I could get used to sleeping in, not wearing make-up, not having deadlines, not worrying about what to wear tomorrow, not preparing lunches, drinking coffee and surfing the net all morning.

I only have four more weeks of such slovenly habits, though, and I fully intend to maximize them.

Saturday, June 26, 2010


I know you're not supposed to have favorites, but I have favorite cousins. And then I have those who are way down the list of favorites.

This weekend at our family reunion I have been able to spend some time with some of my favorites. One of my most favorites didn't come all the way from Wisconsin this year, and for that I am sad. But we've had a good time, laughing and eating. Mostly eating.

Unfortunately, I've also had to spend some time with those who are NOT my favorites. Some are not my favorites because they bore me to tears. Some are not my favorites because they are critical. Some just plain get on my nerves by being on this earth.

But it's worth it once a year to get together, mostly because I get to spend time with my two sisters. And having Sweet Girl AND Hubby here this year made it even better. Well, Hubby may disagree with that. He may say this is the most time alone he's had all year. But we'll be home tomorrow in time for him to play golf, so he can't complain too much.

I apologize for the "what I did today" blog topic. It's time for bed, and I still have to pack to leave tomorrow morning. At first light.

Because that's the way Hubby rolls.

Friday, June 25, 2010

My Motorcycle Safety Course.....

Today Hubby and I rode our motorcycles to South Carolina for my family reunion. I'm not sure quite how I talked him into A) coming to the reunion; and B) riding our motorcycles over here in the 100-degree heat.

Ironically, it was four years ago today that I completed my motorcycle safety course and qualified for my license. Don't ask me how I remember the date - I'm freaky like that.

The course took place over an entire weekend, Friday night from 6:00 to 10:00, Saturday and Sunday from 8:00 to 5:00. There was a classroom portion on Friday and part of Saturday, then we got on little 125cc motorcycles (provided by the course providers).

It was an intense experience. I had rarely been on a motorcycle, and I had certainly never driven one, except for a little mini-bike when I was about 11 or 12, and THAT little act of rebellion got my legs striped.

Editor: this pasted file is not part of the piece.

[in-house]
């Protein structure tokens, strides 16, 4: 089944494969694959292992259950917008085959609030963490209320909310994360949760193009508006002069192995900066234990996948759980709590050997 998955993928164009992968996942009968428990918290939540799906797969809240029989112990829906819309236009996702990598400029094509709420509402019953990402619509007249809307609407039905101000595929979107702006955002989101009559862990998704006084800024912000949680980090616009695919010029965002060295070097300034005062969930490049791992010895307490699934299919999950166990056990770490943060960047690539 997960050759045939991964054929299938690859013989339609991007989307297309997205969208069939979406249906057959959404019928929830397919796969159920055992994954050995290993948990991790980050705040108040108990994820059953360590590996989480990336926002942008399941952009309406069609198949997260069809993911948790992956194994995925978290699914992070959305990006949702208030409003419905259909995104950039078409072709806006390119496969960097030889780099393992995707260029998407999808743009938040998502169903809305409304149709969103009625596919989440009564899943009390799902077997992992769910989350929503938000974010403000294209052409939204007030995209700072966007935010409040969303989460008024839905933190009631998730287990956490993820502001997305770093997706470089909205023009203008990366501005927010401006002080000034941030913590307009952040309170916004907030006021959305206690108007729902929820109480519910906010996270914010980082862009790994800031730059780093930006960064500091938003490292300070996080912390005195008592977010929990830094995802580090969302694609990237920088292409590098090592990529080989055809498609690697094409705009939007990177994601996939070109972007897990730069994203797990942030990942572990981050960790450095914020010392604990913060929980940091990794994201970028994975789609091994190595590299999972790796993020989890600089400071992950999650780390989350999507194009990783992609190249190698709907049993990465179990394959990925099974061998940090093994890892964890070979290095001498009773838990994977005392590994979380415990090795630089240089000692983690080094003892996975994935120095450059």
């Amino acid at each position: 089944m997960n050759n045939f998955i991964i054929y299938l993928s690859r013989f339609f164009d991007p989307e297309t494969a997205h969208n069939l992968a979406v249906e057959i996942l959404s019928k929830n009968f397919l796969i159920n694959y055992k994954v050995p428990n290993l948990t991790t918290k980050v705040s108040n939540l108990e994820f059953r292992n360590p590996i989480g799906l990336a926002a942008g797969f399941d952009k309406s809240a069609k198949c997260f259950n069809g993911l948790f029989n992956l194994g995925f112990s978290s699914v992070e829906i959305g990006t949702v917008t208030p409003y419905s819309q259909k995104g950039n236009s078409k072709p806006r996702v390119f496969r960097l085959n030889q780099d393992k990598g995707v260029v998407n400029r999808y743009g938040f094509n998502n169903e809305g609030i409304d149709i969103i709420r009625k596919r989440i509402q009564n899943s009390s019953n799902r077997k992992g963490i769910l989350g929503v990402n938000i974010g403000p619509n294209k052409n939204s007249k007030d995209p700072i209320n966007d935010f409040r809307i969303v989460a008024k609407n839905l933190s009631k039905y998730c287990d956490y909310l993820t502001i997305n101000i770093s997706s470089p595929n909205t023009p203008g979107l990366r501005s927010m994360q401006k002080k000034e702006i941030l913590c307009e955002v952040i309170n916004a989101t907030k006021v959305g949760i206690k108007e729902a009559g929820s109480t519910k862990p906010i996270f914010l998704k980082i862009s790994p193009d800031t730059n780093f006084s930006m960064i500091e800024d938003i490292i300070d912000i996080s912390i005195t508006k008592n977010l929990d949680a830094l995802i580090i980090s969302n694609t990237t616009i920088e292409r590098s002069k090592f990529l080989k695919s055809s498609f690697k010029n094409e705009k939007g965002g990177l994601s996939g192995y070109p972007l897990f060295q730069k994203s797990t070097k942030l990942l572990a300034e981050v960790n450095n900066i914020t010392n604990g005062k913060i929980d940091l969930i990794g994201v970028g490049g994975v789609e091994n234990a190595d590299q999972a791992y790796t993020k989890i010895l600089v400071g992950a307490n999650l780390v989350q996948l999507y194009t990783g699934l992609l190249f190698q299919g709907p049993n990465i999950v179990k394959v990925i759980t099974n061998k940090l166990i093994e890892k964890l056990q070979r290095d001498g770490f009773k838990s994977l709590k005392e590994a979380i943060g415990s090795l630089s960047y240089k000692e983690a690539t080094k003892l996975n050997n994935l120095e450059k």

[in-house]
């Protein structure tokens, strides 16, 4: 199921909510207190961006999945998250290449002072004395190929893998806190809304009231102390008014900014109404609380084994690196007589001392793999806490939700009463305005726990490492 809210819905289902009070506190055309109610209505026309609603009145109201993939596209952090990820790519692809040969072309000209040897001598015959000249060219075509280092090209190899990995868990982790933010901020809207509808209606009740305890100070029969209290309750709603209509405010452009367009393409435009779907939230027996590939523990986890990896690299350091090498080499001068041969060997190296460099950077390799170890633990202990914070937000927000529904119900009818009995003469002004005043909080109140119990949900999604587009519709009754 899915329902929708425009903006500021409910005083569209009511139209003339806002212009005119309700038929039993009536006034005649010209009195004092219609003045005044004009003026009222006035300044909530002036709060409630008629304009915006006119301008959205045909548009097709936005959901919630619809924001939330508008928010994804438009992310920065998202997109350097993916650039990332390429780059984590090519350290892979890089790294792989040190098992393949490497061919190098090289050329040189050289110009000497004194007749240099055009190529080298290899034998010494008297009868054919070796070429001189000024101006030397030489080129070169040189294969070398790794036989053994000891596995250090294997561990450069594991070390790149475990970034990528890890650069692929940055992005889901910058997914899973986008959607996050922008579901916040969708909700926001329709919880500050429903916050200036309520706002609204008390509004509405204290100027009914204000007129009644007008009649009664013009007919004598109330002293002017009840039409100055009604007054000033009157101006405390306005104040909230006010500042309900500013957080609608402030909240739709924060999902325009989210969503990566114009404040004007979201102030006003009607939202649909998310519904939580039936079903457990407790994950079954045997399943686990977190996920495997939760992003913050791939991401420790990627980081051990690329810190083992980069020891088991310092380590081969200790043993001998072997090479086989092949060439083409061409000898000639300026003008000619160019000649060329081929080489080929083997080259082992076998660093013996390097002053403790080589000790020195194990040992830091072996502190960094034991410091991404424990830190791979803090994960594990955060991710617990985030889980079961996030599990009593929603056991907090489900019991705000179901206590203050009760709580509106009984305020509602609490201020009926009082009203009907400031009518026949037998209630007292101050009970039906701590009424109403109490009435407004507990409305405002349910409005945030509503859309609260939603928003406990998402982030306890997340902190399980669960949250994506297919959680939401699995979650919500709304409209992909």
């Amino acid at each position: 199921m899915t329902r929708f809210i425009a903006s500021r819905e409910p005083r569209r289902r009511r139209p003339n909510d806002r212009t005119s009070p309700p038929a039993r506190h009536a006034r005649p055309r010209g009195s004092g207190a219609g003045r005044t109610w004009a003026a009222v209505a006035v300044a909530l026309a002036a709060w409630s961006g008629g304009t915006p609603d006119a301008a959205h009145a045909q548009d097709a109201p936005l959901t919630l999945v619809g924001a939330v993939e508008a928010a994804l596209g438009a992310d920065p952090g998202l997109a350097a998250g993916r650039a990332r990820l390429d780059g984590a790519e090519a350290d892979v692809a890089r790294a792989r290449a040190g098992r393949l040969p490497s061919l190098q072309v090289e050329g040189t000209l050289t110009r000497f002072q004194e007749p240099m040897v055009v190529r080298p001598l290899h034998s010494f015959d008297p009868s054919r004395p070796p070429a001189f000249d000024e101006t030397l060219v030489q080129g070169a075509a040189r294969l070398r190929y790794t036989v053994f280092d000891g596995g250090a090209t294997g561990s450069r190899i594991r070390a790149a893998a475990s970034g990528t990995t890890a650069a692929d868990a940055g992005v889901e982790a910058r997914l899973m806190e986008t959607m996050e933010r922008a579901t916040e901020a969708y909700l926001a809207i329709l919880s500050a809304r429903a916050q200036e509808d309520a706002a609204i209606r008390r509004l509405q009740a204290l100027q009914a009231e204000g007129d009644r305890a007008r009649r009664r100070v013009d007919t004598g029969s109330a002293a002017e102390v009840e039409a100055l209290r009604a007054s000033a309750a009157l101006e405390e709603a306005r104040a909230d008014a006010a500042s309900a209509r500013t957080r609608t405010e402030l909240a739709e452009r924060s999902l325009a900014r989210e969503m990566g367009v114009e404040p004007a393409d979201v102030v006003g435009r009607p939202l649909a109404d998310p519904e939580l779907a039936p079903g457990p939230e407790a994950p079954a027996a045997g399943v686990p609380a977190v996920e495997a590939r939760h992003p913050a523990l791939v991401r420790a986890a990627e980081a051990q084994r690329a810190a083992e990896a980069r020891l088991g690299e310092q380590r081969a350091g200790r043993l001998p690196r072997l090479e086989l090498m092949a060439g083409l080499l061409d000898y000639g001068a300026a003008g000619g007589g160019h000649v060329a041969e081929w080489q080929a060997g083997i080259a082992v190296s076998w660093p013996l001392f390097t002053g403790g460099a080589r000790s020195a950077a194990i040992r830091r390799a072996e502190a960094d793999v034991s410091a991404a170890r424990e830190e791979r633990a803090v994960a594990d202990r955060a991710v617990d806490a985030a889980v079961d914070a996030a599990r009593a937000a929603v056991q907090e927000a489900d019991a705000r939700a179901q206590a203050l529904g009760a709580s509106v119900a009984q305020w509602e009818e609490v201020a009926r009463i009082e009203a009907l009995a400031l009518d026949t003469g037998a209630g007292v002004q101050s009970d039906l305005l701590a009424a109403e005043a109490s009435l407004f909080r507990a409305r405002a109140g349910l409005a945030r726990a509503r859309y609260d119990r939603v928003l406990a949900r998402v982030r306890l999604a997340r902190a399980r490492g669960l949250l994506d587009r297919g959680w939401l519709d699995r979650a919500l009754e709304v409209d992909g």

There were 12 people in our class. One guy showed up Friday night for the classroom portion and never returned. You don't get one cent of your $250 back even if you never touch a motorcycle. I've always wondered what happened to him.

I think there were four women in our class (although there may have only been three). I was the only woman who passed the course. One dropped her bike during the final test, and that is an automatic failure. One missed too many points during the road (parking lot) test. Truth be known, if I had missed ONE MORE POINT, I would have failed also. Yikes!

The first thing they had us do on the bikes was simply release the clutch and allow the throttle to pull the bike across the parking lot. In a straight line. With our feet still on the pavement. One guy couldn't do that part. I heard from one of the other people in the course that the guy had never ridden a BICYCLE. He could not keep the bike upright just to idle across the parking lot. The instructors worked with him and worked with him, and he couldn't do it. They finally had to ask him to leave. I felt so sorry for him, walking away carrying his expensive new helmet.

Another guy couldn't figure out the throttle situation. If there's one on the right, what does the handle on the LEFT do? (Nothing.) I guess there MIGHT be a situation where you would need two throttles, but I'm not mechanically inclined enough to know what it is. He would rev the throttle up way too far and then release the clutch way too fast, nearly popping wheelies every time he took off. I don't think he meant to. He also dropped his bike during the road portion of the course, so he failed. I hope either he gets better, or I never happen to be on the road with him at the same time.

One of the things I was pretty sure would fail me was making a u-turn in a box. There were painted lines in the parking lot, a little larger than a parking spot, and we were required to turn the bike in a u-turn without going over the lines. I just couldn't get that. I worked and worked, the instructors spent a little extra time with me, and every time I tried it, I would be waaaaaaaaaaaaaaaaaay over there in the parking lot and the instructor would be screaming "Where are you GOING?" I fretted and fretted about that part of the test.

When the time came, though, by some miracle I just took off and made those damn u-turns flawlessly. The things I DID get points deducted for were generally involved with going too slowly for the required skill. Hey, I was trying to be EXTRA SAFE, and they docked points for it.

I did pass, though, and I'm glad I took the course. Some of the skills they taught became ingrained in my brain, and I practice them every time I ride. Both brakes, outside-inside-outside in curves (or is it inside-outside-inside?), rise off the saddle a little when going over railroad tracks or other bumps, all four fingers on the clutch and brake handles.